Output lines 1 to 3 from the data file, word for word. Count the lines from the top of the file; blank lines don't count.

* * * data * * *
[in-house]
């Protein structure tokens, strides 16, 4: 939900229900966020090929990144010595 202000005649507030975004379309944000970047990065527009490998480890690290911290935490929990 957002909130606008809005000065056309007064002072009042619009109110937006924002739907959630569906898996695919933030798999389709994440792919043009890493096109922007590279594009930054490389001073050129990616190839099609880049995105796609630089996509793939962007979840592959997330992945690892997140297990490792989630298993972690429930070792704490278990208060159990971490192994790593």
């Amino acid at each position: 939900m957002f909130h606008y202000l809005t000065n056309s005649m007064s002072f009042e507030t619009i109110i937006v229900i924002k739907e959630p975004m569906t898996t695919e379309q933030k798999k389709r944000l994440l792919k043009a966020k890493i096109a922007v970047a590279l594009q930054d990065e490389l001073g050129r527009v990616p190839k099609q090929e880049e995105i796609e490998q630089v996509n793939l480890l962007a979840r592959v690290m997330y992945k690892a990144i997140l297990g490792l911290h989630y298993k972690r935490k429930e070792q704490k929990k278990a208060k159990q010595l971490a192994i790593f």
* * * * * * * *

[in-house]
């Protein structure tokens, strides 16, 4: 939900229900966020090929990144010595 202000005649507030975004379309944000970047990065527009490998480890690290911290935490929990 957002909130606008809005000065056309007064002072009042619009109110937006924002739907959630569906898996695919933030798999389709994440792919043009890493096109922007590279594009930054490389001073050129990616190839099609880049995105796609630089996509793939962007979840592959997330992945690892997140297990490792989630298993972690429930070792704490278990208060159990971490192994790593």
């Amino acid at each position: 939900m957002f909130h606008y202000l809005t000065n056309s005649m007064s002072f009042e507030t619009i109110i937006v229900i924002k739907e959630p975004m569906t898996t695919e379309q933030k798999k389709r944000l994440l792919k043009a966020k890493i096109a922007v970047a590279l594009q930054d990065e490389l001073g050129r527009v990616p190839k099609q090929e880049e995105i796609e490998q630089v996509n793939l480890l962007a979840r592959v690290m997330y992945k690892a990144i997140l297990g490792l911290h989630y298993k972690r935490k429930e070792q704490k929990k278990a208060k159990q010595l971490a192994i790593f």